Based on this concept, Noam Elimelech has a novel understanding of the verse quoted above, “And their cries ascended to G-d from their labour.” Simply, the Torah means that the cries they cried out from their labour and subjugation ascended to Hashem. Yet why does the Torah bother telling us that their cries were “from their labour?” We all know why they were crying!
The Jews of Egypt knew this secret: If you pray for yourselves, perhaps your prayers will be answered, and perhaps they won’t. But if your prayers are focused on the suffering of “Another” – Hashem, Who suffers along with us in exile – then you are guaranteed to be answered. Their cries ascended to G-d – i.e. the focus of their prayers was, to the extent we can express it, on Hashem’s suffering; from their labour – far more than they were focused on their own labour and slavery.
The Gemara (Gittin 7a) says, “Anyone who takes away the livelihood of another [by stealing his customers, etc.], the One Who dwells in the thornbush will take up his case.” This is the only time in Shas that Chazal refer to Hashem as “the One Who dwells in the thornbush.” Why here? When Hashem suffers with us, He is metaphorically compared to One Who dwells in a thornbush. If you cause another Jew pain, by stealing his means of earning a living, you are causing Hashem to suffer too. Hashem, Who dwelled in a bush while the Jews suffered in Egypt, will come to his rescue. [Be’er Moshe]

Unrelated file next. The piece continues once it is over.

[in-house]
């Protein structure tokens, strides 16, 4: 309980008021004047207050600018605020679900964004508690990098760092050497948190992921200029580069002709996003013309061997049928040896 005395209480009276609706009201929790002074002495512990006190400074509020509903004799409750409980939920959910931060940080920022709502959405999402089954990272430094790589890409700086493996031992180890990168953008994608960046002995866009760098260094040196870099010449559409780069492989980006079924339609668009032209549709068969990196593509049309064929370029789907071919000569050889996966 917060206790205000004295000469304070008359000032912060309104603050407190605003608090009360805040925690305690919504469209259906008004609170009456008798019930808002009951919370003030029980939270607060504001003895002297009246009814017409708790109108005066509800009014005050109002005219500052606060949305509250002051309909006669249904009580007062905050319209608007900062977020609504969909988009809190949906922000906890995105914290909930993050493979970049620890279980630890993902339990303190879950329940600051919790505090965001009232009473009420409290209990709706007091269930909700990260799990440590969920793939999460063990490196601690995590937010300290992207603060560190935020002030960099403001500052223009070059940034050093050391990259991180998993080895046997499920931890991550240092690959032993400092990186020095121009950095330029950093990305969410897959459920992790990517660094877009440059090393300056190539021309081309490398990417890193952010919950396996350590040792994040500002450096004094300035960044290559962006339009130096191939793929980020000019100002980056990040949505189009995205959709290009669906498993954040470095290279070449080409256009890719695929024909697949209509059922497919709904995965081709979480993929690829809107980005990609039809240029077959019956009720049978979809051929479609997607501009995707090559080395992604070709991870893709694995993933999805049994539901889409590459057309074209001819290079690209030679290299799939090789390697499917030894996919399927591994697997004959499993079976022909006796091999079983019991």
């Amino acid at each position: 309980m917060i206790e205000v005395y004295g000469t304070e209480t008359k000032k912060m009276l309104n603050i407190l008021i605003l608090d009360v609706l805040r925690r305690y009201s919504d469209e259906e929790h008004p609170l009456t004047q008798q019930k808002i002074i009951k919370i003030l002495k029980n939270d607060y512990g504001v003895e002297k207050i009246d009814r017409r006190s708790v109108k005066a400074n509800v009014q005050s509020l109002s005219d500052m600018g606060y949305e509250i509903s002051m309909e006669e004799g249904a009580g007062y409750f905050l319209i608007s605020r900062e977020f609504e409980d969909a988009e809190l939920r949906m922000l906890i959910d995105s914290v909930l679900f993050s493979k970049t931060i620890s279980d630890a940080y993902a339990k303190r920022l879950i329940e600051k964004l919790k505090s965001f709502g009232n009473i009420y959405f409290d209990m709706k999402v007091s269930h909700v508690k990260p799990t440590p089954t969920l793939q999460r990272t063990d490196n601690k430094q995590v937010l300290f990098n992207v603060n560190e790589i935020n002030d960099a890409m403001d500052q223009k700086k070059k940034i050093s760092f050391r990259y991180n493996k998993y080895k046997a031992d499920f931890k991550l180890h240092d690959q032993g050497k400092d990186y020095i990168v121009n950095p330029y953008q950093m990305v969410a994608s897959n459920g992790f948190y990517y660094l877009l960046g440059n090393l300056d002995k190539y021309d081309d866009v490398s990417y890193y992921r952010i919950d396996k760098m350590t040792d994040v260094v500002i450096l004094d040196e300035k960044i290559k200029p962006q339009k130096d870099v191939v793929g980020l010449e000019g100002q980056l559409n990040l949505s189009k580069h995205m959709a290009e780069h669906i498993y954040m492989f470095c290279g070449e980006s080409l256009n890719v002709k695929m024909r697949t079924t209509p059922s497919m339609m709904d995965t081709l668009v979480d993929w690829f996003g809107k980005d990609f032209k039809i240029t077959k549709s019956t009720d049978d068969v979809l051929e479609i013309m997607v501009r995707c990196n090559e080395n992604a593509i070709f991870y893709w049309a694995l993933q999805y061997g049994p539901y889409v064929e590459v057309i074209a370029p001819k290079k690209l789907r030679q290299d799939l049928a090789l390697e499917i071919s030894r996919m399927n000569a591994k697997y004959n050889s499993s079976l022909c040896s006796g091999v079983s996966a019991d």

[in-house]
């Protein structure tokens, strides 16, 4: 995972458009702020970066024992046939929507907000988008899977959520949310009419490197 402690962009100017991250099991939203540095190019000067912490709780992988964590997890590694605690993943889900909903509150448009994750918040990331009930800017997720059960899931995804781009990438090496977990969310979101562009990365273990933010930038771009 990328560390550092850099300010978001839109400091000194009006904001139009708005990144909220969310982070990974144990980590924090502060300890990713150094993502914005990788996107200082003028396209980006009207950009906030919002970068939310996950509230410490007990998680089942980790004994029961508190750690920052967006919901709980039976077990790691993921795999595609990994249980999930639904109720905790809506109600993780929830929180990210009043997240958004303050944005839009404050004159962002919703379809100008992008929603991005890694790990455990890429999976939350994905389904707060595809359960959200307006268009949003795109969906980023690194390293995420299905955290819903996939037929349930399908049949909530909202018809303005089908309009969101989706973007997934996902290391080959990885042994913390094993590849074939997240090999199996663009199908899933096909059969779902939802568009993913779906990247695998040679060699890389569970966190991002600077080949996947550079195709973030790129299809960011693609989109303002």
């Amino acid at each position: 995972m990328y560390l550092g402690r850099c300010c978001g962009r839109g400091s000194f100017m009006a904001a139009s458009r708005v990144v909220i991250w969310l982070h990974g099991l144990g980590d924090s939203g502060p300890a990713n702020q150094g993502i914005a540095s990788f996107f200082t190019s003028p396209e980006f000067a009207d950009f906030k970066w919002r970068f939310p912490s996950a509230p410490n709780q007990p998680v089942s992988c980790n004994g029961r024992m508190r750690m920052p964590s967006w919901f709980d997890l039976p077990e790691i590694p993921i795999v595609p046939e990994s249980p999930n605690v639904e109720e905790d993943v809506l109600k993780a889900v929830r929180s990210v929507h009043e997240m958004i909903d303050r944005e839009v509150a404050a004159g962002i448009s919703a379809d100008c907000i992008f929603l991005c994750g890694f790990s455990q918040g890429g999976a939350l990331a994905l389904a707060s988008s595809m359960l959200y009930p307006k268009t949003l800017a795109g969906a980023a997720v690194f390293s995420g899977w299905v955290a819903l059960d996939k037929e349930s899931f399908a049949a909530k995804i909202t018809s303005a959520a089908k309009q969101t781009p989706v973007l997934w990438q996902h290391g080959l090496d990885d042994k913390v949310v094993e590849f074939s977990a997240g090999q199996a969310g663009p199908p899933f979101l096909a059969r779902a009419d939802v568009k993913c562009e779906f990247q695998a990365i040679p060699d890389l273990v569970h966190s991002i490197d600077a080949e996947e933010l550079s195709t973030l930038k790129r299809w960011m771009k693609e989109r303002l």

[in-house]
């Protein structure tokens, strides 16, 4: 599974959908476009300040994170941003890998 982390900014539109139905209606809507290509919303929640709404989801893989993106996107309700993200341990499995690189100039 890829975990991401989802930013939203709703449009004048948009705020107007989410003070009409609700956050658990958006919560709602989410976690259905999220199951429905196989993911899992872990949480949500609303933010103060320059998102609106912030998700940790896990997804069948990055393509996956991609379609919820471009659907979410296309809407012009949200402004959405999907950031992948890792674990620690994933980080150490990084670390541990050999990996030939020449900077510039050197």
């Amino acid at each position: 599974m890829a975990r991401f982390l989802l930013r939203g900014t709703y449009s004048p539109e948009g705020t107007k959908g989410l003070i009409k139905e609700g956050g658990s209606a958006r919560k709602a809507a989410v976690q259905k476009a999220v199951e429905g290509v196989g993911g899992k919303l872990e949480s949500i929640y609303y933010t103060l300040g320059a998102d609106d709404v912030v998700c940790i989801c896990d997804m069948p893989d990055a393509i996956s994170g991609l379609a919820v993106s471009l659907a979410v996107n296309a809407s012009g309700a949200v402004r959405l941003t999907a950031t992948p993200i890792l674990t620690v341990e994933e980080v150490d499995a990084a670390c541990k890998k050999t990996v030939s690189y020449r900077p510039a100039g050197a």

In parshas Ve’zos Ha-bracha, the last parsha of the Torah, when Moshe offers his final blessings for the Jewish nation, he blesses Yosef saying, “Blessed by Hashem is his land… with the bounty of the land and its fullness, and by the favour of He Who rested upon the thornbush (Devarim 33:13-16).” Yosef suffered more than all his brothers, yet his redemption and ultimate rise to greatness also outdid them all. Because he suffered, he merited the favour of He Who rested upon the thornbush, and suffered silently along with him.
Yosef’s redemption and ascent to greatness, say Chazal, is a microcosm of the ultimate redemption and ascent of our nation. What occurred to Yosef as an individual, later happened on a national scale with their redemption from Egypt, and will again take place with the coming of Mashiach and the Final Redemption.
Perhaps this was what Pharaoh forgot: A new king arose in Egypt who did not know of Yosef – he forgot that Yosef represents “the favour of He Who dwells in the thornbush,” and that by subjugating the Jews, he was, so to speak, subjugating the Almighty as well. “For so says Hashem, Master of Legions: After [the] glory [temporarily granted the nations], He will send me to the nations who rob you; for whoever touches you, touches the pupil of His own eye (Zechariah 2:12).” By forgetting Yosef, and what he represents, Pharaoh had sealed his own fate.
Prayer is called “labour of the heart (Ta’anis 2a).” To cry out for one’s own needs and distress is not laborious – it is in fact a natural reaction. However, to forsake our own needs, and focus instead on the suffering of Hashem, is truly a “labour of love.” While difficult, it is the only prayer which is guaranteed success.
Have a good Shabbos.
This week’s publication is sponsored in memory of R’ Moshe Yehudah ben R’ Shlomo Zalman, who passed away 25 Teves, 5739. And in memory of Pinia bas R’ Eliezer. By their son, R’ Shlomo Eliezer Isaac, who is presently in the 12-month period of mourning after his mother. May their souls be bound up in the bonds of eternal life.